Our program Coffee Kids aims to empower young coffee farmers to create thriving businesses. This it how they do it in Tanzania:

Proud and with a smile, 27-year old Jehovaness is holding up an Arabica seedling from her own nursery. Her business plan is written on flipcharts and pinned on the wall next to her. “I decided to produce and sell coffee trees in my community because I realized that people have to walk long distances to the Rural Primary Cooperative Society (RPCS) to buy them”, she explains as the starting point of her business.

They are creating new, practical businesses based on what their local area has to offer


Jehovaness presenting her Arabica seedling.

Jehovaness described her approach during an event of the Nuru Youth Group in the Kilimanjaro Region in Tanzania, of which she is a member. During the final months of 2018, the Coffee Kids youth members in the region participated in a series of three business events. “The business fair is a space where youth are able to present their business plans to their families and the local community,” explained Pauline Manga who is part of the Coffee Kids Team in Tanzania. She and her team observed a great positive change in the attitudes of youth toward opportunities in their local areas. “They are creating new, practical businesses based on what their local area has to offer,” Pauline says with a smile.

Businesses are not always coffee related. Esta Munuo (30) and Lightness Nelson (28) presented to the group how they started a honey business. Bringing samples of their products, participants were able to get a taste of what is possible.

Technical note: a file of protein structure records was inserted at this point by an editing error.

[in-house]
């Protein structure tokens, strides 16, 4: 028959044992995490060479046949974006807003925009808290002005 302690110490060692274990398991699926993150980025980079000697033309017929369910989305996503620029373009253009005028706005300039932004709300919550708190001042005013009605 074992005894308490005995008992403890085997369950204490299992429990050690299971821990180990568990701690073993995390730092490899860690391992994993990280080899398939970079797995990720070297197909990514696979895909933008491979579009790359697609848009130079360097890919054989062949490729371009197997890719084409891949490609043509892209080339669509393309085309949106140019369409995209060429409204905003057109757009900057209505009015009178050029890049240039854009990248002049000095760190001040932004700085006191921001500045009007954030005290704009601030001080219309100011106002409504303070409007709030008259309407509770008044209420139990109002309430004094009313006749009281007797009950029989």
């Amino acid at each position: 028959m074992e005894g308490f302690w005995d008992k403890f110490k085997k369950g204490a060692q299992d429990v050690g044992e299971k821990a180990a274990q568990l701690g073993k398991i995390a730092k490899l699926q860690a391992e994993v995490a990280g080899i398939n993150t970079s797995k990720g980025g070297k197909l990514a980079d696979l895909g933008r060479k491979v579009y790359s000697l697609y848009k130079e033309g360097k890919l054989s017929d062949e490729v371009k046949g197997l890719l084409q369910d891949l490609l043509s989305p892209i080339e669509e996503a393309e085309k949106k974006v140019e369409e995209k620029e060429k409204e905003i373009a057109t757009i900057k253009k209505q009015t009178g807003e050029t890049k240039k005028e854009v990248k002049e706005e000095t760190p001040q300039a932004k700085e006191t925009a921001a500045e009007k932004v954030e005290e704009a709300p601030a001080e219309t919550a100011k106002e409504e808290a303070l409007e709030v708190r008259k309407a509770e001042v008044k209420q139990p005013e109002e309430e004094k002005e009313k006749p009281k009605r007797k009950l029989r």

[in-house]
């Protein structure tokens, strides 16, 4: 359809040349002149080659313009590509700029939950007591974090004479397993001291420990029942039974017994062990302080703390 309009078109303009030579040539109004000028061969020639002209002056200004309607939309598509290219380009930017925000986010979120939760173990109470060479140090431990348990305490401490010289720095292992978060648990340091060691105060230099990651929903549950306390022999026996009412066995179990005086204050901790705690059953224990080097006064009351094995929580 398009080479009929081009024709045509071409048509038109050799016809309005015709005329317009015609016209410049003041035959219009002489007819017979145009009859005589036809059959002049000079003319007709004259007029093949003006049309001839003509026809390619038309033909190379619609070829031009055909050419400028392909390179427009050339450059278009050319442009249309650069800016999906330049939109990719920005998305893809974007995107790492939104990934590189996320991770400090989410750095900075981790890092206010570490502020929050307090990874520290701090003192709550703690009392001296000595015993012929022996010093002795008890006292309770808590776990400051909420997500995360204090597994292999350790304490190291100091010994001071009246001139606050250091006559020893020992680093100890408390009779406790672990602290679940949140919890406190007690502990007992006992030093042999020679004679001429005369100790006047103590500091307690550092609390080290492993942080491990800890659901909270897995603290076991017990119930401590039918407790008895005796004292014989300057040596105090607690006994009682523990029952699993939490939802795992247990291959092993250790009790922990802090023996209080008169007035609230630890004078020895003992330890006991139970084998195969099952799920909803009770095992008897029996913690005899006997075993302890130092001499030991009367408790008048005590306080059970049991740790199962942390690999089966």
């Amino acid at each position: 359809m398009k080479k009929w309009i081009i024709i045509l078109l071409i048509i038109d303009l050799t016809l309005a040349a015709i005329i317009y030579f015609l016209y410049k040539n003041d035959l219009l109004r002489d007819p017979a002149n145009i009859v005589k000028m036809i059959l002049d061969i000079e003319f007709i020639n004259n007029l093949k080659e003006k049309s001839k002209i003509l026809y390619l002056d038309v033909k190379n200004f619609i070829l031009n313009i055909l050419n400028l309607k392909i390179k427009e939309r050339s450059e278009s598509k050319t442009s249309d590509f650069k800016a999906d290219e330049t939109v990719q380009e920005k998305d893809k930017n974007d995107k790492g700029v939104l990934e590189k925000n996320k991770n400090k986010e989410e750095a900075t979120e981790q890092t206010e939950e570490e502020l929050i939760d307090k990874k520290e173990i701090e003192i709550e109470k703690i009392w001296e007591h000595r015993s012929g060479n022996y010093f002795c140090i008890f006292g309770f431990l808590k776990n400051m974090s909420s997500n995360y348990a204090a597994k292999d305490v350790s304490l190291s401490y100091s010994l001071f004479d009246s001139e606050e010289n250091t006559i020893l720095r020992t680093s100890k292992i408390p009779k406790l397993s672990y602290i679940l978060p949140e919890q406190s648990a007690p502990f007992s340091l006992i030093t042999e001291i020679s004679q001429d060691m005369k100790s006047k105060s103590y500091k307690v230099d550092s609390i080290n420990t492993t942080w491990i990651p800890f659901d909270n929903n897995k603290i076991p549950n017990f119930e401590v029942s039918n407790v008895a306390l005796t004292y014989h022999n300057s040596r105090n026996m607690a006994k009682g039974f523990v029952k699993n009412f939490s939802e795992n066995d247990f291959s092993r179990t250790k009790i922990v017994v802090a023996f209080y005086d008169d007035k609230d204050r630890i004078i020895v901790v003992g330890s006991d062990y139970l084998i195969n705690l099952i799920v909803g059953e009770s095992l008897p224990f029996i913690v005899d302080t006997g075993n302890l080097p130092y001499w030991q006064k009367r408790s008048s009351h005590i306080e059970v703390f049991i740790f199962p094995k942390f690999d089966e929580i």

Besides honey production and a coffee nursery, youth are creating mobile coffee shops, increasing coffee production, and even venturing into solar energy enterprises. The youth presented their business ideas to financial institutions, government authorities, coffee entrepreneurs, livestock experts, and other key local actors. Across all the business plans presented in the three events, young women and men demonstrated great potential in their capacity and initiative to


Esta and Lightness presenting their honey business

start their own ventures that can increase the income and wellbeing of their whole household. Coffee Kids supports youth with training so they can see and seize the opportunities available within their local community. The Coffee Kids facilitators, like Pauline, teach entrepreneurship skills, coach youth in crafting a business plan, and mentor them through the beginning stages of their new enterprise.

“People who met the youth before the start of the Coffee Kids Project in the three Districts of Kilimanjaro, witnessed a positive change in the inter-personal skills and confidence of these young adults,” Pauline summarizes. The youth increased their capacity to express themselves, their ideas, and their creativity both among peers as well as to the many visitors. They showed this by networking with the various stakeholders who attended the events and gaining interest and support for their ideas. This became obvious when looking at the lively exchange of phone numbers and intensive discussions during the events.

Through events like this, the youth are increasing the potential for the growth and development of the youth groups and their respective businesses. We look forward to following these new businesses as they get started and further supporting the young entrepreneurs!

We thank the Producer Organization Trainers and Facilitators of the Coffee Kids Program Salim Mohamed, Julian Mathew, and Pauline Manga for sharing this story with us.

This story was originally published on the Coffee Kids Blog